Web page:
Get free entry to Royal Mews Save money with a London Pass
> Read Craig’s review of the Royal Mews Check out my London blog for a full review, with photos and a video
See all Royal events in London
The Royal Mews are the working stables of Buckingham Palace. Around thirty different horses are stabled at any one time, mainly of the Cleveland Bays breed. There are also a few Windsor Greys, who by tradition pull the Queen’s carriage.
Also on display are the Royal Family’s State coaches. Pride of place goes to the Gold State Coach – built for George III in 1762 and covered in 22-carat gold leaf. It is has been used at every coronation for 300 years.
A team of eight horses is needed to pull its colossal weight – more than 4 tonnes – and riders report that it is a most uncomfortable journey!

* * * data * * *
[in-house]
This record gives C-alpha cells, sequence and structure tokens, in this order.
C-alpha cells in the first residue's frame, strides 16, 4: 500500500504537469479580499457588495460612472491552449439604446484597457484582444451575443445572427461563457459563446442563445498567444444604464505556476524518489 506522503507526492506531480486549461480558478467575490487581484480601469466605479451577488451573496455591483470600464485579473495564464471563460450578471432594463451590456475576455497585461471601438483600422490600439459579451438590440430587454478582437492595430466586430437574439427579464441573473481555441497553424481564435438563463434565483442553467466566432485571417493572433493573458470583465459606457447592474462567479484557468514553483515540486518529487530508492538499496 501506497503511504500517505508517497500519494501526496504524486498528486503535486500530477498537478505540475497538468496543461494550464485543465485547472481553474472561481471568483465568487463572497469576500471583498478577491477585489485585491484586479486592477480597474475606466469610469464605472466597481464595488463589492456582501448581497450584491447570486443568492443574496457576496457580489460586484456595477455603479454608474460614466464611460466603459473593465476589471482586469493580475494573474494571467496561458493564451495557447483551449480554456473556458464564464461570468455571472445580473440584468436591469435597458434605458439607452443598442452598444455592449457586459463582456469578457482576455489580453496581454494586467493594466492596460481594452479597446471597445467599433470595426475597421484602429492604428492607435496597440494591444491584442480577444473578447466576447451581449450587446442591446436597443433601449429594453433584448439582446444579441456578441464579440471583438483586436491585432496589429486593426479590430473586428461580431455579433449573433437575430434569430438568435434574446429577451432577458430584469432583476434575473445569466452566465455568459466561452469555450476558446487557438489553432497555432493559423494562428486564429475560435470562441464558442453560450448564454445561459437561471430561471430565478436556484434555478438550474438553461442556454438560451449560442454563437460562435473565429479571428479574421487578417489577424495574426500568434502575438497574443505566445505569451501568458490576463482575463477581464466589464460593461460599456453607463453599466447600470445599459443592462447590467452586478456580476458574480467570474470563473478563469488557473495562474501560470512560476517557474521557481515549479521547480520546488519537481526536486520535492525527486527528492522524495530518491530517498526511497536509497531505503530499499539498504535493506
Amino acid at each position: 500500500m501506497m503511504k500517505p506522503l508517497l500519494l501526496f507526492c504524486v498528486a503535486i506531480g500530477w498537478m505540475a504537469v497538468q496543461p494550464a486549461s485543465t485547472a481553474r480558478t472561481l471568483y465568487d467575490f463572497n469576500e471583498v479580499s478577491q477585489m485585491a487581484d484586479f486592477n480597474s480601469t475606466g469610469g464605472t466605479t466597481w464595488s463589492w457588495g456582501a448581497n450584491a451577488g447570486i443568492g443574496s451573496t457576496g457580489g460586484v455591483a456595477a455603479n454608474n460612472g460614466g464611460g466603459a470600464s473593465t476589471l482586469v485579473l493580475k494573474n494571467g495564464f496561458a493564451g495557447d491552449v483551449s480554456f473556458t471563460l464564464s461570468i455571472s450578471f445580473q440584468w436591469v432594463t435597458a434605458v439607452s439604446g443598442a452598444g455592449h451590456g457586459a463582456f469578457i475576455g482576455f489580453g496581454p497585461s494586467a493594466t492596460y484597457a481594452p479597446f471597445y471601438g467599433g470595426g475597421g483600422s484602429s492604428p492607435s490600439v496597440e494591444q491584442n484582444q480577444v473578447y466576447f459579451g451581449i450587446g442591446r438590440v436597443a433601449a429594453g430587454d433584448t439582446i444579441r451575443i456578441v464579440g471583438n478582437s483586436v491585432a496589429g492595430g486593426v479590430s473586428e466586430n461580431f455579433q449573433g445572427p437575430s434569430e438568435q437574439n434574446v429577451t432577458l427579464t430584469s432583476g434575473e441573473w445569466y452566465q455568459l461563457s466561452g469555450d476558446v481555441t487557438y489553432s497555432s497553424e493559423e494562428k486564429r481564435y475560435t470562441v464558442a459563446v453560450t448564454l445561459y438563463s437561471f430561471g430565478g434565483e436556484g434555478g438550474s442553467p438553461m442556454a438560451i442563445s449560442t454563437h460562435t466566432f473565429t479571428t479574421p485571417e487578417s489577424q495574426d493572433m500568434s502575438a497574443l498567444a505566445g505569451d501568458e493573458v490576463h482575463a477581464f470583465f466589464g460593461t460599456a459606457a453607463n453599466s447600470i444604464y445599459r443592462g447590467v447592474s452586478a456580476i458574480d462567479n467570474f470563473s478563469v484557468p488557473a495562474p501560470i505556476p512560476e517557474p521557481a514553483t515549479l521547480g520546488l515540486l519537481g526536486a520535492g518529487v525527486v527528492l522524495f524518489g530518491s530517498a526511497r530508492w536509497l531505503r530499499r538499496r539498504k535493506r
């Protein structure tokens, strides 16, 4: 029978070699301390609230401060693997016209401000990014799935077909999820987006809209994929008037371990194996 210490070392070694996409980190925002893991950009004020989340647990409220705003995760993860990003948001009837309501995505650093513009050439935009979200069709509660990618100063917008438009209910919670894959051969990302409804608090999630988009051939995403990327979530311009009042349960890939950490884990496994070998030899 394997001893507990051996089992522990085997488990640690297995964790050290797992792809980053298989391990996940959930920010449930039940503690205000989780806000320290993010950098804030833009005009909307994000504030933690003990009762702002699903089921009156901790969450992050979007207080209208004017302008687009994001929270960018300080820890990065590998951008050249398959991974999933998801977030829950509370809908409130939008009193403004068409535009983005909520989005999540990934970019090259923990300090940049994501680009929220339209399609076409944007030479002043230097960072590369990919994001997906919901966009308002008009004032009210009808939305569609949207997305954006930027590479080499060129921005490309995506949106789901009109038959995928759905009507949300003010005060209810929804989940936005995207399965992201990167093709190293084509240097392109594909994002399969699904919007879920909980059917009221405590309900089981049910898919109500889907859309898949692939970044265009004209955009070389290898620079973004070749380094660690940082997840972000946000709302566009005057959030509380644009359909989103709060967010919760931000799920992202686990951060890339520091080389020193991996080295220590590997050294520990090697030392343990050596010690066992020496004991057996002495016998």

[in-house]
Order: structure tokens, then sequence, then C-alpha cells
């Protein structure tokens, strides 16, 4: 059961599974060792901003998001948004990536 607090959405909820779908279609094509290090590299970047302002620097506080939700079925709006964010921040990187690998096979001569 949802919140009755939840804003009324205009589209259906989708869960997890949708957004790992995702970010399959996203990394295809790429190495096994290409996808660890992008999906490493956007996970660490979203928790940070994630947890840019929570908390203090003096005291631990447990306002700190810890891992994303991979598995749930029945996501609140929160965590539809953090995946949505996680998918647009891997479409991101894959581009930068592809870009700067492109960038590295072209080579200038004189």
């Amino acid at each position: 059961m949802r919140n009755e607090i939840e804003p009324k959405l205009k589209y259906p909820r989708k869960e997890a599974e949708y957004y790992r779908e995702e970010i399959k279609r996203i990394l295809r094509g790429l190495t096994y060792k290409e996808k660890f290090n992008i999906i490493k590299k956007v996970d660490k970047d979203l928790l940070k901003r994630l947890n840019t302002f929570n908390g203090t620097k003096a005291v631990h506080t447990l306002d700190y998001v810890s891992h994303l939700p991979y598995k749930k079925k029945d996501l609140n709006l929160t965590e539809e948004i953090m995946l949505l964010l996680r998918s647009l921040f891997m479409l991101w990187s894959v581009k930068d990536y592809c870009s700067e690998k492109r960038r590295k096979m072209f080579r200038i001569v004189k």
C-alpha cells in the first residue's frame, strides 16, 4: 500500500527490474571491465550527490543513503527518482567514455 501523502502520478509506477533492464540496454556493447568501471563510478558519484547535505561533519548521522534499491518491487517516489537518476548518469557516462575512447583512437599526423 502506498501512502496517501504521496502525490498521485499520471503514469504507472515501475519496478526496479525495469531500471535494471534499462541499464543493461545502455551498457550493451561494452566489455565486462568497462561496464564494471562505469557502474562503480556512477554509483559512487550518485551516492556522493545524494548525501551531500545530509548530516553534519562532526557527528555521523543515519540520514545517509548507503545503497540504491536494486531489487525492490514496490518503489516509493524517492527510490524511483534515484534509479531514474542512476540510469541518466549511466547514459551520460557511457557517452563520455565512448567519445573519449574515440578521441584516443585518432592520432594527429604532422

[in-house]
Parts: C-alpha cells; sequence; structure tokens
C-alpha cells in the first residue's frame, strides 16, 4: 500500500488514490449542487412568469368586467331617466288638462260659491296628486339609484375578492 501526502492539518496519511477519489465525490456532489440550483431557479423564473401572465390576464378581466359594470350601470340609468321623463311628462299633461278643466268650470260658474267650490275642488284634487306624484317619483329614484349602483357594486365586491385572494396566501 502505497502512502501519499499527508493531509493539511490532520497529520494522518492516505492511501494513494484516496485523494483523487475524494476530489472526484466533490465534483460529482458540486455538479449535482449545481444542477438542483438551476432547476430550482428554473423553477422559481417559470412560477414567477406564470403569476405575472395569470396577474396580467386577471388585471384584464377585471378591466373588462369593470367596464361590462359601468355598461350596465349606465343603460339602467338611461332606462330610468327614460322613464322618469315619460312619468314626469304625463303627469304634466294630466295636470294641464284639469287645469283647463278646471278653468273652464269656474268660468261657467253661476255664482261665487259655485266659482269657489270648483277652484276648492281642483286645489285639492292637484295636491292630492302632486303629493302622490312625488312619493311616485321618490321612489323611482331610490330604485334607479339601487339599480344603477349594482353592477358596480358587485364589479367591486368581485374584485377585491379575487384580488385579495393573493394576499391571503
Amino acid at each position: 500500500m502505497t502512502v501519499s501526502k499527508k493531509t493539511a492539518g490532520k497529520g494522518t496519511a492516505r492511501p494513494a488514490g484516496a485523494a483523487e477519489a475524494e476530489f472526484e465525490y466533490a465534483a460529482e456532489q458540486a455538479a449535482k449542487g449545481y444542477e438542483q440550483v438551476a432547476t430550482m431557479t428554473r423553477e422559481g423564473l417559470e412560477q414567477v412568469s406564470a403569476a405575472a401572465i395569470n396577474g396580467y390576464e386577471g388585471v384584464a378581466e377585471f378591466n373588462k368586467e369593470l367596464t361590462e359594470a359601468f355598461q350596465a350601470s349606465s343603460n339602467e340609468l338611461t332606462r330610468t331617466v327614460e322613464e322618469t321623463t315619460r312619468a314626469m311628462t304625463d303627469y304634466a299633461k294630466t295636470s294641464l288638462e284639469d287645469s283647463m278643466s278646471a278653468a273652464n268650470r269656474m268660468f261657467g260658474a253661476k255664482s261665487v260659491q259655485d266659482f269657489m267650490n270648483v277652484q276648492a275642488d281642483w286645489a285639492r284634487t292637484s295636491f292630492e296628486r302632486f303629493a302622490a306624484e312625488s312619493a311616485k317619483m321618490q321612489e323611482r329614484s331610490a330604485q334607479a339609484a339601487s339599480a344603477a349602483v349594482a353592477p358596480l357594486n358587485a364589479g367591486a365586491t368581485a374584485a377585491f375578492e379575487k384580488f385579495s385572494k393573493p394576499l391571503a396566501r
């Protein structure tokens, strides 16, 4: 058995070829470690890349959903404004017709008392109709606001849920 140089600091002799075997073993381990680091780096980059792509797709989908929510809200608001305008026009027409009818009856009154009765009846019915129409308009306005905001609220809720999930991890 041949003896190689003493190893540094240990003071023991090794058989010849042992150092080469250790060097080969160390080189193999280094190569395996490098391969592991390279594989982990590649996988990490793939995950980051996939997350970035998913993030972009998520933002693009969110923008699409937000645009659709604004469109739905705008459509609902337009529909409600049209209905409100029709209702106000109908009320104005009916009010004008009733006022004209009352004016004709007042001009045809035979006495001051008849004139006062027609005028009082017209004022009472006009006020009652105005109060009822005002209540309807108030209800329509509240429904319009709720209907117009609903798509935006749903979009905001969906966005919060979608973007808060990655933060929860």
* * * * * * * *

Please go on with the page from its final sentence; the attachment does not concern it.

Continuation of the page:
Other famous carriages include the Irish State Coach (so-called because it was made in Dublin for Queen Victoria), which can be seen at the Opening of Parliament, and the Glass State Coach, bought by George V for use at royal weddings.
The Royal Mews were originally located on a site near Charing Cross, but when the National Gallery took over the space John Nash built a new venue closer to the Palace.
|Awful 0%||Poor 0%||Okay 100%||Good 0%||Great 0%|
If you enjoy this then try: Household Cavalry Museum (walk it in 18 mins or catch a train from Victoria to Household Cavalry Museum).